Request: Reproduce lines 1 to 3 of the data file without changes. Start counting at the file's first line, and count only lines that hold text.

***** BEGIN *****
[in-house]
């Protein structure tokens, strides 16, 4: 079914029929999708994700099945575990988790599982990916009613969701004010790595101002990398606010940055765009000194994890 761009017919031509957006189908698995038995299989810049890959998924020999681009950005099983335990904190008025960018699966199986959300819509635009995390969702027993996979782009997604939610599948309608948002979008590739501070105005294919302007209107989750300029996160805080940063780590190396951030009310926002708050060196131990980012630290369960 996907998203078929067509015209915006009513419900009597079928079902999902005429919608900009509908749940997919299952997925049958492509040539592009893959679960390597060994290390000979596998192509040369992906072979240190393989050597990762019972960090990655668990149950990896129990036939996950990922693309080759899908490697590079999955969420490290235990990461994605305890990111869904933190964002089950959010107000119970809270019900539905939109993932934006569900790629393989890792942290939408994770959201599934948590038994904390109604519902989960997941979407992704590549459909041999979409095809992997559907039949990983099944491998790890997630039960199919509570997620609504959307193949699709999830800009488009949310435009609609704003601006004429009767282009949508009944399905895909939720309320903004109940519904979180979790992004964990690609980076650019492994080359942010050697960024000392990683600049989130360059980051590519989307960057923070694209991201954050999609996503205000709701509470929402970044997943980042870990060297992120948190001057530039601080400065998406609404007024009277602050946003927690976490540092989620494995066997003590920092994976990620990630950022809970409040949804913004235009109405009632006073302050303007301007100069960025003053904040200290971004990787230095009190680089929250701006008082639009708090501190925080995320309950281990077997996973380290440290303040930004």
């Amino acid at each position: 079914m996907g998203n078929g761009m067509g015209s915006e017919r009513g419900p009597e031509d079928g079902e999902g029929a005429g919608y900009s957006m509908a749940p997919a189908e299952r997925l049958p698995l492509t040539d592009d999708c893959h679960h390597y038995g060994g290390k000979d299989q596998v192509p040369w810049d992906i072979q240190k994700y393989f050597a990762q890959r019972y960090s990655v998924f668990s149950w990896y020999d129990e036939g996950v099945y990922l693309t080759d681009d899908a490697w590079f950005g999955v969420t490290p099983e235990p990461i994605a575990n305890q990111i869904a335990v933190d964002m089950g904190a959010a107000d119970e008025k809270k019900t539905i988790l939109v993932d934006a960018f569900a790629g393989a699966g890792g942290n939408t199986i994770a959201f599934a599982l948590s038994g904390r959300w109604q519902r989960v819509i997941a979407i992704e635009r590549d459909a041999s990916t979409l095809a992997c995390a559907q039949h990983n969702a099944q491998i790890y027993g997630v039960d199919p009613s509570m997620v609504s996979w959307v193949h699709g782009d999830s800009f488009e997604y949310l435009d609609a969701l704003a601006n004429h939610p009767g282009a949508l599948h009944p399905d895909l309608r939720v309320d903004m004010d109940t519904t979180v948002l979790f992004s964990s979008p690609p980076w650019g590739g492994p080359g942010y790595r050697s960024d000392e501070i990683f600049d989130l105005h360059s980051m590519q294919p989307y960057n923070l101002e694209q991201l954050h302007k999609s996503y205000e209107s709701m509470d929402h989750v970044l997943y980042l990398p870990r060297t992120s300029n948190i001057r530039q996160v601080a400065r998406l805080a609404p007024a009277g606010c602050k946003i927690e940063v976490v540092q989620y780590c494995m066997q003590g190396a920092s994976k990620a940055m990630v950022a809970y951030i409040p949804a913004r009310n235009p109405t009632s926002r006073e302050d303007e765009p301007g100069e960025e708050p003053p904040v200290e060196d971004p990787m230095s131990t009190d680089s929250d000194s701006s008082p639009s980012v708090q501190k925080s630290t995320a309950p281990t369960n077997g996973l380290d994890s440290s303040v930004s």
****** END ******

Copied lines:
[in-house]
């Protein structure tokens, strides 16, 4: 079914029929999708994700099945575990988790599982990916009613969701004010790595101002990398606010940055765009000194994890 761009017919031509957006189908698995038995299989810049890959998924020999681009950005099983335990904190008025960018699966199986959300819509635009995390969702027993996979782009997604939610599948309608948002979008590739501070105005294919302007209107989750300029996160805080940063780590190396951030009310926002708050060196131990980012630290369960 996907998203078929067509015209915006009513419900009597079928079902999902005429919608900009509908749940997919299952997925049958492509040539592009893959679960390597060994290390000979596998192509040369992906072979240190393989050597990762019972960090990655668990149950990896129990036939996950990922693309080759899908490697590079999955969420490290235990990461994605305890990111869904933190964002089950959010107000119970809270019900539905939109993932934006569900790629393989890792942290939408994770959201599934948590038994904390109604519902989960997941979407992704590549459909041999979409095809992997559907039949990983099944491998790890997630039960199919509570997620609504959307193949699709999830800009488009949310435009609609704003601006004429009767282009949508009944399905895909939720309320903004109940519904979180979790992004964990690609980076650019492994080359942010050697960024000392990683600049989130360059980051590519989307960057923070694209991201954050999609996503205000709701509470929402970044997943980042870990060297992120948190001057530039601080400065998406609404007024009277602050946003927690976490540092989620494995066997003590920092994976990620990630950022809970409040949804913004235009109405009632006073302050303007301007100069960025003053904040200290971004990787230095009190680089929250701006008082639009708090501190925080995320309950281990077997996973380290440290303040930004």
């Amino acid at each position: 079914m996907g998203n078929g761009m067509g015209s915006e017919r009513g419900p009597e031509d079928g079902e999902g029929a005429g919608y900009s957006m509908a749940p997919a189908e299952r997925l049958p698995l492509t040539d592009d999708c893959h679960h390597y038995g060994g290390k000979d299989q596998v192509p040369w810049d992906i072979q240190k994700y393989f050597a990762q890959r019972y960090s990655v998924f668990s149950w990896y020999d129990e036939g996950v099945y990922l693309t080759d681009d899908a490697w590079f950005g999955v969420t490290p099983e235990p990461i994605a575990n305890q990111i869904a335990v933190d964002m089950g904190a959010a107000d119970e008025k809270k019900t539905i988790l939109v993932d934006a960018f569900a790629g393989a699966g890792g942290n939408t199986i994770a959201f599934a599982l948590s038994g904390r959300w109604q519902r989960v819509i997941a979407i992704e635009r590549d459909a041999s990916t979409l095809a992997c995390a559907q039949h990983n969702a099944q491998i790890y027993g997630v039960d199919p009613s509570m997620v609504s996979w959307v193949h699709g782009d999830s800009f488009e997604y949310l435009d609609a969701l704003a601006n004429h939610p009767g282009a949508l599948h009944p399905d895909l309608r939720v309320d903004m004010d109940t519904t979180v948002l979790f992004s964990s979008p690609p980076w650019g590739g492994p080359g942010y790595r050697s960024d000392e501070i990683f600049d989130l105005h360059s980051m590519q294919p989307y960057n923070l101002e694209q991201l954050h302007k999609s996503y205000e209107s709701m509470d929402h989750v970044l997943y980042l990398p870990r060297t992120s300029n948190i001057r530039q996160v601080a400065r998406l805080a609404p007024a009277g606010c602050k946003i927690e940063v976490v540092q989620y780590c494995m066997q003590g190396a920092s994976k990620a940055m990630v950022a809970y951030i409040p949804a913004r009310n235009p109405t009632s926002r006073e302050d303007e765009p301007g100069e960025e708050p003053p904040v200290e060196d971004p990787m230095s131990t009190d680089s929250d000194s701006s008082p639009s980012v708090q501190k925080s630290t995320a309950p281990t369960n077997g996973l380290d994890s440290s303040v930004s």